Travel

The TLDR here is that I try to split the group and categories up in such a way that it aligns with the way that I feel about the spending and the way that the spending decision gets made. If I am over spending on regular expenses or money is tight then I review all of the subscriptions and bills I have to see what I can live without. If discretionary spending is getting out of control then I look into the categories to see where that is happening. In the event that the irregular expenses are getting out of control, I might look into how I can better prevent emergencies from happening (ie more frequent car services to prevent breakdowns).

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I’m fairly granular, but I love it. Works for me. I never really have to worry about where I’m going to categorize oddball expenses. It makes the categorization process a breeze.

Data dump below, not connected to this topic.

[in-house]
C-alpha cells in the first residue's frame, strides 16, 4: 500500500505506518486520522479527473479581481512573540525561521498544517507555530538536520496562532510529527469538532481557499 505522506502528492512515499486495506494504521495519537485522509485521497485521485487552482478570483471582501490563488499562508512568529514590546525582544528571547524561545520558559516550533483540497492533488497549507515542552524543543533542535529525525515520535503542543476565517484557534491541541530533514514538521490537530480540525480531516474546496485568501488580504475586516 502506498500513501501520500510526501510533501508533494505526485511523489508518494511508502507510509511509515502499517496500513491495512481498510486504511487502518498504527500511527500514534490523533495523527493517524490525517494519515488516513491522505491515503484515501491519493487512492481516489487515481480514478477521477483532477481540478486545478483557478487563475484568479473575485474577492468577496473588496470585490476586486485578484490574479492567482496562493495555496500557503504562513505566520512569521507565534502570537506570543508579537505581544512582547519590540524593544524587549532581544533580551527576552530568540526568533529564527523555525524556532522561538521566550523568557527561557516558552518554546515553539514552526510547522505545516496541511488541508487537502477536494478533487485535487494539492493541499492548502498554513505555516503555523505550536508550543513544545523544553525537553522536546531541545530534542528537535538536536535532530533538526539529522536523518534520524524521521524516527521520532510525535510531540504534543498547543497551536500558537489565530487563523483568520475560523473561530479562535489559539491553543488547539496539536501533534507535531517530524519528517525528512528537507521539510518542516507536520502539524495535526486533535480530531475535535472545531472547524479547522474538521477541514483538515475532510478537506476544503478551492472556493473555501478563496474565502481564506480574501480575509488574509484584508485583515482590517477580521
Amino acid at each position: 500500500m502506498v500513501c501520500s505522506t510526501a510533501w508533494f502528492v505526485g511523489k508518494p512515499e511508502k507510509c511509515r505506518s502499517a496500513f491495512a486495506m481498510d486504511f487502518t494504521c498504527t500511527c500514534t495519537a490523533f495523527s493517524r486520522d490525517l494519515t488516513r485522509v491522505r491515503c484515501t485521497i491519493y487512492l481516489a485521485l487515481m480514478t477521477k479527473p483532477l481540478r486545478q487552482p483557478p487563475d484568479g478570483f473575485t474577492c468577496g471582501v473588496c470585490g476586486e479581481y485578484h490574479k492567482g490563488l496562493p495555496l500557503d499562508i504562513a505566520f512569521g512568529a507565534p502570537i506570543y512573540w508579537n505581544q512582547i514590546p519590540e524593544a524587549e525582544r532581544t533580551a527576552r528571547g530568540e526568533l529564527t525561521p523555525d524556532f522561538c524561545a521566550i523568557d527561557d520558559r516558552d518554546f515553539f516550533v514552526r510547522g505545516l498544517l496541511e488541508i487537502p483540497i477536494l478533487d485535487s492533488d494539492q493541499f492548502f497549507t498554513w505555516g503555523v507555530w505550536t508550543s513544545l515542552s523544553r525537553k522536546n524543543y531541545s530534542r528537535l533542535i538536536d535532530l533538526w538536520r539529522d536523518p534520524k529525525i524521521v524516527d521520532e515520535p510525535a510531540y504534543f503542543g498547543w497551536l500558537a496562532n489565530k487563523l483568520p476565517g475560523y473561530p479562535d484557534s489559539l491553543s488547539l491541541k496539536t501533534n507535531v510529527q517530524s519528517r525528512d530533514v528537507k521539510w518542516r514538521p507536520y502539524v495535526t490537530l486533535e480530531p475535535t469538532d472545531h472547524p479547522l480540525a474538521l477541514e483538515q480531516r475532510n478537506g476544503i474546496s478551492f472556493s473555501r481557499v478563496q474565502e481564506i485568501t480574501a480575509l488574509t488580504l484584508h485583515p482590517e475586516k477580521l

I’m single. No kids. And a I travel a lot to see my folks, so most expenses are pretty much doubled up in Travel. I feel the need to separate out food bought while I’m traveling from just run of the mill, weekly food. Circumstances are completely different and that’s important to me.

Also, social activities: I found lumping ‘nightlife’ or ‘entertainment’ into just one category wasn’t informational. I wanted to know how I was spending my money when going out (which racks up quickly). I found often I’d cover a drink or two for friends (or a girl I was attempting to court, etc.). So $56 on “drinks” wasn’t fair to me, when really I was buying for others (and they were often buying for me). So generally, I have doubled whether I was buying for 2 or more or just myself, e.g. food.

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This is a good method. Thanks for sharing.

I just call these Subscriptions and have Entertainment separately for events out: shows, sports, etc.

I have 7 years of history in Tiller, so some of these are old holdouts from when I used Mint (dark days). But this covers any potential expense I might have.

The travel categories are key to understand per person costs of travel, so when budgeting our next vacation I can accurately predict food and other costs. I track vacation spending in a separate sheet.